Amatrice is a town on the central Apennines where, on August 15, huge cauldrons of this dish are prepared for the local festa.
The sauce is traditionally made with pork jowl, and flavoured with a lot of dried chilli and grated pecorino to counterbalance the fattiness of the meat. I use pancetta -- usually smoked -- sold in cubes.
Serves six as a first course or four as a main course.
YOU WILL NEED
350g smoked pancetta, in cubes
1 tbsp olive oil
1 small onion, very finely chopped
Sea salt and freshly ground black pepper
1 garlic clove, finely chopped
1 dried chilli, seeded and finely chopped
120ml dry white wine
450ml tomato sauce
450g bucatini pasta
6 tbsps aged pecorino, freshly grated
Freshly grated Parmesan, to serve
Put the pancetta and the oil in a non-stick frying pan and sauté until the fat has run out of the pancetta and the pancetta is crisp and browned. Stir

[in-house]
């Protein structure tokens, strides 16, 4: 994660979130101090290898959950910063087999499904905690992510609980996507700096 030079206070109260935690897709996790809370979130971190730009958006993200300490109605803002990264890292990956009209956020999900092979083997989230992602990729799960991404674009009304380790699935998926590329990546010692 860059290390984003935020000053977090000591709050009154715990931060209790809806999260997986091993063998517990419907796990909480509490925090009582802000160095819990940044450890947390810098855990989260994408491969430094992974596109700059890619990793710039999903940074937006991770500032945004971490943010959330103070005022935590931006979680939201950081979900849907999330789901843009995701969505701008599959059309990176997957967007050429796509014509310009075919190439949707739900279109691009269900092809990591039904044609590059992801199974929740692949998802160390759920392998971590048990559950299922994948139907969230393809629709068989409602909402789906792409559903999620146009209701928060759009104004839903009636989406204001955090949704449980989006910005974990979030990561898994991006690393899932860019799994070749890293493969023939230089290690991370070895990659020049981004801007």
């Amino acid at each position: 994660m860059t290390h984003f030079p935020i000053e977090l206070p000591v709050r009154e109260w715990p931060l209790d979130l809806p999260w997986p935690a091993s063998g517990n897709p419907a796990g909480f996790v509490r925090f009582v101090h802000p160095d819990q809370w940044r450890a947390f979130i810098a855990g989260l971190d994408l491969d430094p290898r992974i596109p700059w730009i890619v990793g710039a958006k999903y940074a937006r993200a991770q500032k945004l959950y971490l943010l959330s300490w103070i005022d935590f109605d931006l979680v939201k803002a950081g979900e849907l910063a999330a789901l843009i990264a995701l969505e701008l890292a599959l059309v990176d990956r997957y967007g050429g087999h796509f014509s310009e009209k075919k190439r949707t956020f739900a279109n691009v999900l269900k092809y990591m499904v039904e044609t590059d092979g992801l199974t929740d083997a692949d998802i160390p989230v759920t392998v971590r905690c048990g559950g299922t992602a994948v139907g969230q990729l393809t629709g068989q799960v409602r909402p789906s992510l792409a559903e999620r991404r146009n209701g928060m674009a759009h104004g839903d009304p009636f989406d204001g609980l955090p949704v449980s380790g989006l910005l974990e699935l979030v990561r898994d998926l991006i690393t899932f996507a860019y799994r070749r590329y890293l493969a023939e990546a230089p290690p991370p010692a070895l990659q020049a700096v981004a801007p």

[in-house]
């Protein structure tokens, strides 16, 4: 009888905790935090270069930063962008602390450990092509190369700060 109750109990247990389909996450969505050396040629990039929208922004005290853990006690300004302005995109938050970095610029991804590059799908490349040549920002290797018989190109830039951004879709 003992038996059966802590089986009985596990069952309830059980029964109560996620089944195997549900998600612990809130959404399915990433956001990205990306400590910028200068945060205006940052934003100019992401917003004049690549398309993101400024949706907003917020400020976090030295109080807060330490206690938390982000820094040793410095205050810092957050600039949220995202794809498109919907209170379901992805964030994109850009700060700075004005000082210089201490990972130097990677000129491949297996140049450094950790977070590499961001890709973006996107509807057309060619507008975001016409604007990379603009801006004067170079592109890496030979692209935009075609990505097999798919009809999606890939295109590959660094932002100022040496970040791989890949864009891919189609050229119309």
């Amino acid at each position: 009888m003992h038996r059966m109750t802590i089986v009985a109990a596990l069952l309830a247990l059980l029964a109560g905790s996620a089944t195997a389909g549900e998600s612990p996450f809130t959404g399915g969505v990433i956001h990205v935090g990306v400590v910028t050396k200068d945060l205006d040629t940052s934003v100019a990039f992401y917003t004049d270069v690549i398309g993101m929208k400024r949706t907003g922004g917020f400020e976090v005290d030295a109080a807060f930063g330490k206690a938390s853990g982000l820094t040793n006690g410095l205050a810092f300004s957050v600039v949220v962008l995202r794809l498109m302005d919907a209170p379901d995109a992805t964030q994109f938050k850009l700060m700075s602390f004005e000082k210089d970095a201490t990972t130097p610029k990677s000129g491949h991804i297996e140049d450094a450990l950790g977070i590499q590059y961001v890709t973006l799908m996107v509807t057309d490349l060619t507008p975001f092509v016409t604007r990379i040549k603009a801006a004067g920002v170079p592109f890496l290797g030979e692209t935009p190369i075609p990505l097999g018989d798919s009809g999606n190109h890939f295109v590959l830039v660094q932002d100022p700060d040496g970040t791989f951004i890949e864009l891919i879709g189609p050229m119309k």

Add the onion and a pinch of salt to the frying pan and sauté for about 10 minutes.
Mix in the garlic and chilli.
Cook for a further minute or so and then pour in the wine. Turn the heat up and let the wine bubble away to reduce it by half.
Pour in the tomato sauce and simmer for 15 minutes to allow the flavours to combine.
Add salt and pepper to your liking.
Cook the bucatini in plenty of boiling salted water until al dente. Drain thoroughly, giving the colander a few sharp shakes so that the water trapped in the bucatini comes out.
Transfer the pasta to a heated bowl and mix in three-quarters of the sauce and the pecorino.
Toss very thoroughly and then spoon the rest of the sauce over the top.
Serve immediately, handing around the Parmesan separately in a bowl.